Lee Barwood

Paranormal, Mystery, and Environmental Fiction

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Gail Gipp, manager of the Australian Wildlife Hospital, and friend

Dr. Jon Hanger, head veterinarian at the Australian Wildlife Hospital, and friend

The Environment:
The Beat of Gaia's Heart


October 7, 2007


Costing the Earth

Welcome to the fourth issue of The Beat of Gaia's Heart, the newsletter about the other Web – the one that connects us all to each other and to the animals, the environment, and the Earth.

September is the month that everyone scrambles – to cram in the last precious summer activities before school and fall start, and then to get ready for school and for winter projects. Things were busy here, too. On September 8, I took part in Long Branch, NJ’s Long Branch Day walkathon, with several friends and coworkers, to raise money for the Australian Wildlife Hospital, the cause that benefits from all sales of my book Klassic Koalas: Ancient Aboriginal Tales in New Retellings (www.koalajo.com). The event was held under a blazing sun more suited to summer, and we were all very happy to have our Klassic Koalas caps on as we “walked a mile for a koala!” I am very proud to say that we raised $300 that day in pledges and donations for the Hospital, so our total is rising. Please help us raise more money to help the Hospital build its new building. If books aren’t your thing, check out the great koala gifts available at Koala Jo – everything from the aforementioned caps to t-shirts, sweatshirts, coffee mugs, and even jewelry.

The Australian Wildlife Hospital, founded in memory of the late Steve Irwin’s mother Lyn, is a major project of Wildlife Warriors Worldwide. It started out as an avocado processing shed, and has grown to care for a vast number of wild creatures, koalas chief among them; there are currently more than 50 koalas undergoing treatment at present. They receive nearly 100 wildlife emergency calls each day, and up to 30 different species are admitted daily. They need more room!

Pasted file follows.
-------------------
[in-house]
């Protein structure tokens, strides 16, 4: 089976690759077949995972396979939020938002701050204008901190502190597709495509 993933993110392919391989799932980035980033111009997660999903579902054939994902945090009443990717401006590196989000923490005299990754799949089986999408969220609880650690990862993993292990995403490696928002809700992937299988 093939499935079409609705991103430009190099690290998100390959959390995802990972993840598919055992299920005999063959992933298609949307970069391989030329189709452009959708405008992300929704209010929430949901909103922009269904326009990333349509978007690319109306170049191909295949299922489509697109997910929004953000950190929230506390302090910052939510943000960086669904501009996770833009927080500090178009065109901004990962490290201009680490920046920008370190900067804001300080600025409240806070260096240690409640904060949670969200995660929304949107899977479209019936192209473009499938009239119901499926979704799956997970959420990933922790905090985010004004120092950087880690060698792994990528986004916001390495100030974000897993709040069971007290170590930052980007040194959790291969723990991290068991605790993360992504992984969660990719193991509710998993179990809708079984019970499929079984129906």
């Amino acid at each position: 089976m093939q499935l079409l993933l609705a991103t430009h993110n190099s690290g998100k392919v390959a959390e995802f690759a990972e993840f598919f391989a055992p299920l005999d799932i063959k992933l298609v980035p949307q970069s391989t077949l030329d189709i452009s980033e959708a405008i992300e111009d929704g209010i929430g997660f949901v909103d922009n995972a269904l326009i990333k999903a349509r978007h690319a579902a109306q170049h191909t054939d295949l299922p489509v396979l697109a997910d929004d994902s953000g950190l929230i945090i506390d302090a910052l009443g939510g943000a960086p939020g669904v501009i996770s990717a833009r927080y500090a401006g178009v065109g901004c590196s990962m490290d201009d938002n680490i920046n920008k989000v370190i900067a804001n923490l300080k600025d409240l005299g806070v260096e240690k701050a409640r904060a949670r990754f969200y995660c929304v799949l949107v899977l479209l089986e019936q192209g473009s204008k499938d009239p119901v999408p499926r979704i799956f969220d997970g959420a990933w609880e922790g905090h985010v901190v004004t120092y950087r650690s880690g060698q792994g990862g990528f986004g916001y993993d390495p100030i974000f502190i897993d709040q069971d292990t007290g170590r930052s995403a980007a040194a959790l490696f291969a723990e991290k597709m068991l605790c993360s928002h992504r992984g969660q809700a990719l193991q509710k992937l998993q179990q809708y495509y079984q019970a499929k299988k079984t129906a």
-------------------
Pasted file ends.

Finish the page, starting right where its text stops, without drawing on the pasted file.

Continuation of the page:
It Cost the Earth

I’m sure you’ve heard the expression in the title above. It means, of course, something that’s dreadfully expensive. But these days, it has a literal meaning that we might do well to think about before we buy anything.

The headlines for the last several months have been full of recalls of Chinese-made products and contaminated American foods – everything from pet food to toothpaste to tires, children’s toys, and jewelry, and spinach to carrots. Just Friday came the announcement that Topps Meat Co., LLC, has shut its doors, effective immediately, after its recall of hamburger, the second-largest beef recall in the history of the US, expanded to 21.7 million pounds. The hamburger may have been contaminated with E. coli bacteria, which can sicken and even kill the very young, the very old, and those with compromised immune systems.

Think about that for just a moment. 21.7 million pounds of hamburger meat. How many head of cattle went into that quantity of meat? According to the Minnesota Beef Council’s website’s “Beef Trivia” answers (that’s another title to contemplate – what’s trivial about our food supply?), an average steer weighs 1,000 pounds when sent to market. Of that 1,000 pounds, obviously not all of it ends up as hamburger. A 1,000-pound steer yields, according to this site, approximately 430 pounds of edible meat. Assume for a moment, even though it’s not true, that all 430 pounds of that meat goes into hamburger. It doesn’t, of course – there are steaks and roasts and other cuts of meat – but at 430 pounds per steer, that means that a minimum of 50,465 steers went into that batch of hamburger that has now been declared unsafe for consumption. That’s 50,465 living, breathing beings that died to make hamburger that nobody can eat. Also according to their site, 40-45% of beef becomes hamburger, so that raises the total – to 56,773 animals in all (figuring that 45% of their meat became hamburger). And just Saturday it was announced that Cargill, which produced the hamburger patties sold at Sam’s Club, recalled over 840,000 pounds of beef and then expanded the recall to 2.8 million pounds. That’s another 4,340 animals, calculating at 45% of their meat becoming hamburger.